In clinical studies, females are also vastly under-represented. Since 1993, the NIH revitalisation act requires the inclusion of women in NIH funded clinical research. Since then, number show that more women than men have taken part in NIH sponsored phase III trials, but this is mainly attributable to huge single sex studies into breast, cervical or uterine cancer. So unfortunately, women still remain globally under-represented in biomedical research. A 2004 survey on nine medical journals showed that only 37% of the participants were women (in drug trials it was only 24%) and only 13% of the studies analysed the data by sex. And I’m not even going to start on data for pregnant women. Clinical trials routinely exclude expectant mothers, even though pregnant women get sick and sick women get pregnant, because of ethical considerations to the unborn.

Women are one and a half times more likely to develop adverse drug reactions

When results are not verified in women this causes potential danger. For example, the bodies of men and women don’t react to aspirin in the same way, but the doses have been decided on a male standard. This could be the reason why women are 1.5 times more likely to develop an adverse reaction to prescriptions than men. Despite that, drugs are rarely prescribed with sex-linked reactions in mind. A 2005 study of 300 new drugs from 1995 to 2000 found that even those drugs that showed substantial differences in how they were absorbed, metabolized and excreted by men and women had no sex-specific dosage recommendations on their labels. 

Differences can be particularly acute in cardiovascular diseases (CAD): females at an early stage of heart disease can experience fatigue, abdominal discomfort, and back, jaw and neck pain, all of which according to standards extracted from studies on men are considered atypical – and as a result diagnosis can be delayed and patients are put in danger. To add to that, some of the tests used for diagnosis such as exercise electrocardiography, are enable to detect CAD with the same sensitivity in women as in men, because the calibrations were first set and tested for men.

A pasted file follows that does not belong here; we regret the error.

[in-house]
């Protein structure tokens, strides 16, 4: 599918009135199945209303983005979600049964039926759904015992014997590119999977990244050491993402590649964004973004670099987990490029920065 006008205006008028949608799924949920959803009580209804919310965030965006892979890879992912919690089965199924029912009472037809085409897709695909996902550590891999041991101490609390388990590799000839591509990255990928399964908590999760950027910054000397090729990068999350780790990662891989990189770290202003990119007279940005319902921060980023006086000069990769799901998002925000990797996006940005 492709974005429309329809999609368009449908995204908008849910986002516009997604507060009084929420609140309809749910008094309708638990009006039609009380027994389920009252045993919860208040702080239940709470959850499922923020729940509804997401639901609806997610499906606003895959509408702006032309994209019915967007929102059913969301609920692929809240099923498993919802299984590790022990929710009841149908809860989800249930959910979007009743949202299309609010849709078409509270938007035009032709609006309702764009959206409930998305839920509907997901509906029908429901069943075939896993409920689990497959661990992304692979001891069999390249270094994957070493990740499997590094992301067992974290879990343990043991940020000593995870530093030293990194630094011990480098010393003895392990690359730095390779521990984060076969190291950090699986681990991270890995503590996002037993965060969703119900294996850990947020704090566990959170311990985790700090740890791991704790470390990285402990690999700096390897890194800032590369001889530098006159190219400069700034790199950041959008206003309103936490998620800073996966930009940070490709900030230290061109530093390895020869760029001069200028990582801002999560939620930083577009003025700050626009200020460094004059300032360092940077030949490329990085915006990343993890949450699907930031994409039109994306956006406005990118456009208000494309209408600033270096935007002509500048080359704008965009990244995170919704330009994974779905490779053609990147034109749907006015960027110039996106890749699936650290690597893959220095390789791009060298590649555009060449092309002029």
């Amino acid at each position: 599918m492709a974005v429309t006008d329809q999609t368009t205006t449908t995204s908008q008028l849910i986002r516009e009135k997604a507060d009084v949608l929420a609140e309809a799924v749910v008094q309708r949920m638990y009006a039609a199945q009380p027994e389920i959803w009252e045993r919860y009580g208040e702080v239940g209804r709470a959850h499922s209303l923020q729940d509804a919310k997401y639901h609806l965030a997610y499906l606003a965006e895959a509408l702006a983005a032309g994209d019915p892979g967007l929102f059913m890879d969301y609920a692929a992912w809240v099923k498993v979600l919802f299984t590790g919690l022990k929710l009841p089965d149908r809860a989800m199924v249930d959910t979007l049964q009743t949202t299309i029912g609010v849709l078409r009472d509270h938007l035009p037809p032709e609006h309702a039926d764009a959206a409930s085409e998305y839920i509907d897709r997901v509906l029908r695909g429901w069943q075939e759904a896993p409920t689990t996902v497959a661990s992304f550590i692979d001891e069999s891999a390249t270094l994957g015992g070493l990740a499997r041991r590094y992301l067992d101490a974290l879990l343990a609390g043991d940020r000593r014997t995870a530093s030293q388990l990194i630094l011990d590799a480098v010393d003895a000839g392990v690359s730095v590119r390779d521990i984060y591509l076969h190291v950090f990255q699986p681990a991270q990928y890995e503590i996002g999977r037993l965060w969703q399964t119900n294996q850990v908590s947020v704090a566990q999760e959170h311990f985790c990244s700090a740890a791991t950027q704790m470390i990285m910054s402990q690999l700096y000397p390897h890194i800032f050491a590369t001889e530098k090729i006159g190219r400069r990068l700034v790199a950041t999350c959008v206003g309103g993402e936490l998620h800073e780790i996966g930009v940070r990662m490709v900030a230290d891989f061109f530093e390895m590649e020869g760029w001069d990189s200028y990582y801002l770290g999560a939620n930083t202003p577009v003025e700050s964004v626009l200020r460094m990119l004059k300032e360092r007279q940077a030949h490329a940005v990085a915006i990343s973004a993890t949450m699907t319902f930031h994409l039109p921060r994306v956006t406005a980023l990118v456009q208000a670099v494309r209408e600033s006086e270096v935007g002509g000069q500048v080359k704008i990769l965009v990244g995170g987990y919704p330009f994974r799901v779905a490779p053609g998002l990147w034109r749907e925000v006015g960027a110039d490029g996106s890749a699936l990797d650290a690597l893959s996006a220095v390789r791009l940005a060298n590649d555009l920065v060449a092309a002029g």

This situation is likely to continue until sex bias in clinical research is properly addressed. Until then, females will be forced to make do with therapies that may be of limited benefit to them.

If that wasn’t enough to convince you that more females are needed in the lab, a recent study shows that the male mice used in labs are afraid of men but not women. Male mice are stressed by the presence of male researchers because they see them as competition. This male-stress effect can be countered if a woman is present in the room. The results of many studies might be skewed by having male mice interact with male researchers.

There needs to be more female mice, more female clinical subjects, but we would also be better off having equal amount of women researchers in the lab.

Giving equal rights to men and women doesn’t only mean equal health but equal understanding of their body and equal health care. And right now that is not the case. However, efforts are going in that direction as the NIH has recently implemented regulations urging scientists to use more female subjects in their studies. Since October 2014, grant applicants are required to describe their plans to balance the sex of animals and cells used and must do so unless their research qualifies for one of the ‘rigorously defined exceptions’. In demanding greater equality, the NIH hopes to ensure a better outlook for future health and biomedical studies.